NEW ORLEANS – A filing earlier this week by BP PLC seeks to halt parts of the Deepwater Horizon settlement agreement it alleges were tainted by Claims Administrator Patrick Juneau’s previously undisclosed work as part of a contract with the State of Louisiana.
BP has argued that Juneau improperly failed to disclose that his law firm, Lafayette-based Juneau David, held a $275,000 consulting contract with the State of Louisiana for which Juneau billed 548.6 hours, at a rate of $325 an hour, in the year before he was appointed as claims administrator.
The filing states Juneau played an important role in relation to the Deepwater Horizon claims process advocating for the lowering requirements for documentation for claimants seeking damages stemming from the 2010 oil spill.
BP claims Juneau advocated on behalf of the State of Louisiana to his direct predecessor, former Gulf Coast Claims Facility administrator Kenneth Feinberg, that claimants should not be held to stringent requirements in showing evidence of loss due to the oil spill. Included in Juneau’s requests were that “similar documents” to qualify as proof of income in the absence of tax documentation and that data based on seafood industry standard losses should be used in the absence of direct evidence of losses by individual claimants.
“Since the creation of the claims process to address valid claims arising from the Deepwater Horizon oil spill, BP has opposed payment of claims without adequate supporting documentation because of concerns about fraud. As a private lawyer, Patrick Juneau advocated approaches that were adverse to BP on this important issue, consistent with the views of his client, the State of Louisiana,” the filing reads.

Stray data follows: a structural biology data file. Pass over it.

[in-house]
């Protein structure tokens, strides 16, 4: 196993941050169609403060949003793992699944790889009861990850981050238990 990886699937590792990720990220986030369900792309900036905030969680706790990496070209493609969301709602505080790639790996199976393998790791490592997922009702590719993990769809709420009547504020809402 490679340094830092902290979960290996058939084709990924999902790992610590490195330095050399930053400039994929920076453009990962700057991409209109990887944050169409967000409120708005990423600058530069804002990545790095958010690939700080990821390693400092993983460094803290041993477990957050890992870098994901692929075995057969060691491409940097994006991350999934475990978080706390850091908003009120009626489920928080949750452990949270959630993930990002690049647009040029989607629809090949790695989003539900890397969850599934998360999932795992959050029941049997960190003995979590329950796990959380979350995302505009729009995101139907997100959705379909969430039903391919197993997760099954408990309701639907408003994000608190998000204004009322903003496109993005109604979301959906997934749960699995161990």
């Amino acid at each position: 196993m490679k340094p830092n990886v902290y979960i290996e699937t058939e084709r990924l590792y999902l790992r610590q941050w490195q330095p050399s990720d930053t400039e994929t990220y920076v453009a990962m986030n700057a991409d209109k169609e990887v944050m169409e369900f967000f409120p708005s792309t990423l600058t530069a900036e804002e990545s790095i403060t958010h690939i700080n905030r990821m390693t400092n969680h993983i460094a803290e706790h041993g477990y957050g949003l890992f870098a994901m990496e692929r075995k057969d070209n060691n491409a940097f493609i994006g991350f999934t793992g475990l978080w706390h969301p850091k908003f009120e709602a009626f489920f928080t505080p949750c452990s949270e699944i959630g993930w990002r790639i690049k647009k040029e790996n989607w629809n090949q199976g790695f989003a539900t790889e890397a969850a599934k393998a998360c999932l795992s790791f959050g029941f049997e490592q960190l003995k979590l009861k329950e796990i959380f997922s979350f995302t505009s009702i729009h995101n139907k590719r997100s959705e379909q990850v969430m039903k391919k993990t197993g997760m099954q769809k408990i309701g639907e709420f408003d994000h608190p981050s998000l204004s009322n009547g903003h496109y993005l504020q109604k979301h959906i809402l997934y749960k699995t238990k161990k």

In the filing BP claims that the policies Juneau advocated for open up the door to fraud in the claims program.
“Each of the policies that are the subject of this Motion eliminates critical checks and balances against fraud by reducing the documentation claimants must present to verify that their claim is genuine. In light of what we now know regarding the scope of Mr. Juneau’s prior representation of the State of Louisiana, these policies must be reconsidered, and should be enjoined,” the filing reads.
BP maintains that Juneau did not fully disclose the nature of his work on behalf of the state prior to being appointed as claims administrator. After Juneau took over the position his office was thrown into turmoil when allegations of corruption within the office arose. Juneau’s leadership was further questioned when BP made allegations that Business Economic Loss claims were being improperly calculated and did not require stringent evidence of loss – a claim that on appeal to the U.S. Court of Appeals resulted in a mandate that Juneau develop a more proper way to calculate those claims.
Geoff Morell, a spokesman for BP, said polices Juneau worked on while contracted by the State of Louisiana should be terminated altogether if not at least put on hold until the conflict of interest issue is discussed in court.
“Given Mr. Juneau's significant, undisclosed conflicts, the Court should vacate certain claims program policies that touch on issues on which he advocated while retained by the State of Louisiana. The Court also should order the claims program to reconsider those policies through a process in which Mr. Juneau is recused,” he said.
Juneau has not responded to any requests for comment from the media since BP filed a motion to remove him as claims administrator in September.